Hindu Extremists Turn Tribal, Animist Villagers against Christians in India

Guru Kuldi. (Morning Star News via social media)

NEW DELHI (Morning Star News) – About 20 villagers questioning Christians gathered for worship in a home in Odisha state, India were animists who worshipped objects in nature and other gods, but Hindu nationalists had led them there.

“Why have you left your ancestral faith and begun following the Christian faith?” a few of them asked, in succession, accusing them of trying to convert everyone in Kendupada village, Dhenkanal District. “If everyone in the village becomes Christian, where would the village gods go?”

In an increasingly common phenomenon, Hindu nationalists trying to drive a wedge between tribal peoples and Christians had persuaded the villagers that those who had left their beliefs, sacrifices and other rituals had betrayed their ancestors, gods, and the country of India. The Hindu nationalists then obtain tribal support for political candidates and policies and introduce Hindu beliefs and practices into animist religious systems, analysts say.

“They were told that no Christian would be allowed to stay in the village and strictly instructed them not to share the gospel with anybody,” said Sukanta Naik, a volunteer for the Evangelical Fellowship of India, who visited the 27 Christians after the mob attacked them that day (Feb. 20).

The villagers issued threats to the five families of the house church, pressuring them to return to their ancestral beliefs, and when the Christians refused to do so, the tribal animists and Hindu nationalists began to beat them, Naik said.

Pandu Tirai. (Morning Star News via social media)

Pandu Tirai. (Morning Star News via social media)

“They grabbed three women – Raibari, Sabita and Malati – and paraded them around the village while beating them severely,” he told Morning Star News.

The women sustained serious internal injuries, and Raibari, 54, injured her left eye, while the 26-year-old Sabita’s right hand was hurt. In all, seven Christians were reported to have sustained serious injuries as a result of the attack.

The five families, the only Christians in a village of 206 families, had all previously practiced native tribal religions, with four of them converting in the past two years and one family eight years ago.

Rango Kuldi, 52, the first in the village to become a follower of Christ, was beaten ruthlessly and still complains of pain, Naik said. His son, Guru Kuldi, an 18-year-old high school student, received stitches from a deep cut on his head. Rango Kuldi’s wife, Dusama, suffered internal injuries.

Pandu Tirai, 62, was beaten badly on his right ear, which bled relentlessly, sources said. He has lost his hearing in the ear. When Naik visited him nearly a month after the attack, his ear was still bleeding.

“The doctor has advised a scan,” Naik said.

Raju Chatar, 40, sustained an injury on his left leg and continues to have swelling. Uchhaba Taison, 32, the husband of Malati, sustained several blows on his back and internal injuries, besides visible external wounds.

Some of the injured were admitted at the hospital at Kamakhya Nagar, nearly 35 kilometers (21 miles) from their village, while others were treated at a local clinic.

“They got their treatment done at their own expense, even though the police station in-charge had instructed the assaulters to pay for the Christians,” Naik told Morning Star News.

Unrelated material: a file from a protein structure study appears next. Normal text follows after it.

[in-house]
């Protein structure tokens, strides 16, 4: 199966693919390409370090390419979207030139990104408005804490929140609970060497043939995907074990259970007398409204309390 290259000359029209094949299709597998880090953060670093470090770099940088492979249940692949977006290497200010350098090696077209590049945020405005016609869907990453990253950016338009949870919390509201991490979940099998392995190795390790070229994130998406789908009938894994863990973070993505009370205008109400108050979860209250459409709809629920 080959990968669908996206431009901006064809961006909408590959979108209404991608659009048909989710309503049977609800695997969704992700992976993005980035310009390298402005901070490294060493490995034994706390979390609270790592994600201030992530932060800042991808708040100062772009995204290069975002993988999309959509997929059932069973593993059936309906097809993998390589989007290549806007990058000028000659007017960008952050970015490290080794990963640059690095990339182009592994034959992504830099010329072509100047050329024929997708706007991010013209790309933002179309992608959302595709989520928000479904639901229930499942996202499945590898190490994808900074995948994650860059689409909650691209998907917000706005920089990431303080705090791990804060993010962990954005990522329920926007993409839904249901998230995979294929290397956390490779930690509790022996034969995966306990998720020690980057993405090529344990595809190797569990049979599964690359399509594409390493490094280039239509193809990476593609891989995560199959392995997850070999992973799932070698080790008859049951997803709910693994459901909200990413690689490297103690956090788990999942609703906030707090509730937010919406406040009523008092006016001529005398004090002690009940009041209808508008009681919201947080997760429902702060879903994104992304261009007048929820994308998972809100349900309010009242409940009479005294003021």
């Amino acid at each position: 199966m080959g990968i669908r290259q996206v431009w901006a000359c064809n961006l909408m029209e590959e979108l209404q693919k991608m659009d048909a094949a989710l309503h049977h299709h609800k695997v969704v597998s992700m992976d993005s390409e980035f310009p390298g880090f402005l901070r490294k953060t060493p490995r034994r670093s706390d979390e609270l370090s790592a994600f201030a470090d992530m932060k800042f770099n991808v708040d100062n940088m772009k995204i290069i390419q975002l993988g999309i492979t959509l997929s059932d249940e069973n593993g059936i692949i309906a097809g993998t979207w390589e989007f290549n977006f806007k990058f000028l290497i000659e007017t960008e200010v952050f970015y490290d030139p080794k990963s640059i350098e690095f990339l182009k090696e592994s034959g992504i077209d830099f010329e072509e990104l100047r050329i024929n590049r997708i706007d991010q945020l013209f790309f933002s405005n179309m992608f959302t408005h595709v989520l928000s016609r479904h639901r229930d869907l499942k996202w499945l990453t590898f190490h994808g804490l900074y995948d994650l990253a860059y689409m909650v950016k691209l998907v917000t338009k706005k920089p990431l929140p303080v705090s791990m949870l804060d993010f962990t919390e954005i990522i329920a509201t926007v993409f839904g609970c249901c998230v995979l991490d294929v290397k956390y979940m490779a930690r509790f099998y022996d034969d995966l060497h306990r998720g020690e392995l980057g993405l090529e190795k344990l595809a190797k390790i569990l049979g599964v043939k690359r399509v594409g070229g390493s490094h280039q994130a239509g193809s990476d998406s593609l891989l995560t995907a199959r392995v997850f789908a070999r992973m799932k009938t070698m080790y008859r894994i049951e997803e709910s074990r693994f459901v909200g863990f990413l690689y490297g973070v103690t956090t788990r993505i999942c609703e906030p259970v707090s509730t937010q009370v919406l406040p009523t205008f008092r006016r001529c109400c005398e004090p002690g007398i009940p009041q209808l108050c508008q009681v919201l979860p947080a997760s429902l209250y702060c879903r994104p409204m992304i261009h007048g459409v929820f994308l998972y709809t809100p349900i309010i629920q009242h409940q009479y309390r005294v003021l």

The five Christian families fled their homes to save their lives, taking refuge in a neighboring village for almost a week.

Arranged Agreement

After the Christians filed a First Information Report (FIR) at a local police station, officers summoned the families and the assailants and brokered an agreement, Naik said.

“The police personnel have instructed the Hindu extremists not to interfere in the Christian worship services and fellowship meetings,” he said. “We wonder how long the extremists will abide with the instructions. Such warnings have been issued to them even in the past, but to no avail.”

In spite of the opposition and ostracization from villagers, the Christian families remain steadfast in their commitment to Jesus, he said.

“Though they have begun to find relief in their physical bodies, fear has gripped their minds, and they need much prayer,” Naik said.

Kendupada village, nearly 100 kilometers (62 miles) from Bhubaneshwar, the state capital, is an undeveloped area where most of the population follows the tribal faith with the exception of a few Hindus.

“Lately Hindu right-wing groups have been very active here in reaching out to the tribals and indoctrinating them,” Naik said.

The remote Christian families are overseen by a pastor from Mayurbhanj, nearly 350 kilometers (217 miles) away. He travels regularly to offer them care.

Odisha, where Christians make up less than 2.8 percent of the total population, was known as Orissa when the worst persecution of Christians in India took place there in 2008. More than 120 people lost their lives, at least 50,000 people were internally displaced and more than 6,000 Christian homes were destroyed and damaged.

The hostile tone of the National Democratic Alliance government, led by the Hindu nationalist Bharatiya Janata Party, against non-Hindus, has emboldened Hindu extremists in several parts of the country to attack Christians since Prime Minister Narendra Modi took power in May 2014, religious rights advocates say.

India ranked 11th on Christian support organization Open Doors’ 2018 World Watch List of countries where Christians experience the most persecution, up from 15th the previous year, and ahead of Saudi Arabia, Nigeria and Egypt.


Staff Members at Emergency Maternity Ward in Pakistan Kill Christian, Relatives Say